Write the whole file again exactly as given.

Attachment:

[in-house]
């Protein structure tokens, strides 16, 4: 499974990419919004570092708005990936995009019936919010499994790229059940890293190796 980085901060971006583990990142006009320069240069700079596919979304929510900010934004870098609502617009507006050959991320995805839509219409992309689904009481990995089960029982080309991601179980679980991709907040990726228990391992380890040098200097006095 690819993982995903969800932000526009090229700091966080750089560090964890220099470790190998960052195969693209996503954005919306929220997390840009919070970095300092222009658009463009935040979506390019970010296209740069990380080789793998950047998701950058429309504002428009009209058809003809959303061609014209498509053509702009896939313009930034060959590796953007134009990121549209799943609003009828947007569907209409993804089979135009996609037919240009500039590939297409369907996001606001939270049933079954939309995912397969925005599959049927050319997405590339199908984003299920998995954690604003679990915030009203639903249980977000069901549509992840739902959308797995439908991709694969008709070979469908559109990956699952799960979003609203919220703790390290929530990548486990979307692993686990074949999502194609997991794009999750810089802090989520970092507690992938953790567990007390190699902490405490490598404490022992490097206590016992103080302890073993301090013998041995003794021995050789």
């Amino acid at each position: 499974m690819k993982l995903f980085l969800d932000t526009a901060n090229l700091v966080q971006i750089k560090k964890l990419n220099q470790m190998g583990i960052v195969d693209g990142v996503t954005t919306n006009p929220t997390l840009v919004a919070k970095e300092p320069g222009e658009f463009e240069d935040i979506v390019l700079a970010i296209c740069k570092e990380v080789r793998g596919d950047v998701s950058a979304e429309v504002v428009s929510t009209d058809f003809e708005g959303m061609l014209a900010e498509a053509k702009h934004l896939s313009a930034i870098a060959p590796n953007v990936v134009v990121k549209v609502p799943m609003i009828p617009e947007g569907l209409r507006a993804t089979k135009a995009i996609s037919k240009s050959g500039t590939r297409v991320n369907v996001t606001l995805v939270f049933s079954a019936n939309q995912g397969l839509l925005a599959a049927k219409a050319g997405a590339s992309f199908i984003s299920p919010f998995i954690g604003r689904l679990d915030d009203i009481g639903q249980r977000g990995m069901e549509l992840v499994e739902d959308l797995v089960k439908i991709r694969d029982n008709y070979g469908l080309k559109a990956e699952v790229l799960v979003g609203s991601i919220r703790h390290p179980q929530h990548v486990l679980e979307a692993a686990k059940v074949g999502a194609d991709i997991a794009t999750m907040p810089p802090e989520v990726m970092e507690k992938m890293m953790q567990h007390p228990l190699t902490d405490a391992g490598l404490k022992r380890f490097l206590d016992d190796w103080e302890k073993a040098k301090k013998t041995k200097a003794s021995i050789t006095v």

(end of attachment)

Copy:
[in-house]
């Protein structure tokens, strides 16, 4: 499974990419919004570092708005990936995009019936919010499994790229059940890293190796 980085901060971006583990990142006009320069240069700079596919979304929510900010934004870098609502617009507006050959991320995805839509219409992309689904009481990995089960029982080309991601179980679980991709907040990726228990391992380890040098200097006095 690819993982995903969800932000526009090229700091966080750089560090964890220099470790190998960052195969693209996503954005919306929220997390840009919070970095300092222009658009463009935040979506390019970010296209740069990380080789793998950047998701950058429309504002428009009209058809003809959303061609014209498509053509702009896939313009930034060959590796953007134009990121549209799943609003009828947007569907209409993804089979135009996609037919240009500039590939297409369907996001606001939270049933079954939309995912397969925005599959049927050319997405590339199908984003299920998995954690604003679990915030009203639903249980977000069901549509992840739902959308797995439908991709694969008709070979469908559109990956699952799960979003609203919220703790390290929530990548486990979307692993686990074949999502194609997991794009999750810089802090989520970092507690992938953790567990007390190699902490405490490598404490022992490097206590016992103080302890073993301090013998041995003794021995050789």
């Amino acid at each position: 499974m690819k993982l995903f980085l969800d932000t526009a901060n090229l700091v966080q971006i750089k560090k964890l990419n220099q470790m190998g583990i960052v195969d693209g990142v996503t954005t919306n006009p929220t997390l840009v919004a919070k970095e300092p320069g222009e658009f463009e240069d935040i979506v390019l700079a970010i296209c740069k570092e990380v080789r793998g596919d950047v998701s950058a979304e429309v504002v428009s929510t009209d058809f003809e708005g959303m061609l014209a900010e498509a053509k702009h934004l896939s313009a930034i870098a060959p590796n953007v990936v134009v990121k549209v609502p799943m609003i009828p617009e947007g569907l209409r507006a993804t089979k135009a995009i996609s037919k240009s050959g500039t590939r297409v991320n369907v996001t606001l995805v939270f049933s079954a019936n939309q995912g397969l839509l925005a599959a049927k219409a050319g997405a590339s992309f199908i984003s299920p919010f998995i954690g604003r689904l679990d915030d009203i009481g639903q249980r977000g990995m069901e549509l992840v499994e739902d959308l797995v089960k439908i991709r694969d029982n008709y070979g469908l080309k559109a990956e699952v790229l799960v979003g609203s991601i919220r703790h390290p179980q929530h990548v486990l679980e979307a692993a686990k059940v074949g999502a194609d991709i997991a794009t999750m907040p810089p802090e989520v990726m970092e507690k992938m890293m953790q567990h007390p228990l190699t902490d405490a391992g490598l404490k022992r380890f490097l206590d016992d190796w103080e302890k073993a040098k301090k013998t041995k200097a003794s021995i050789t006095v």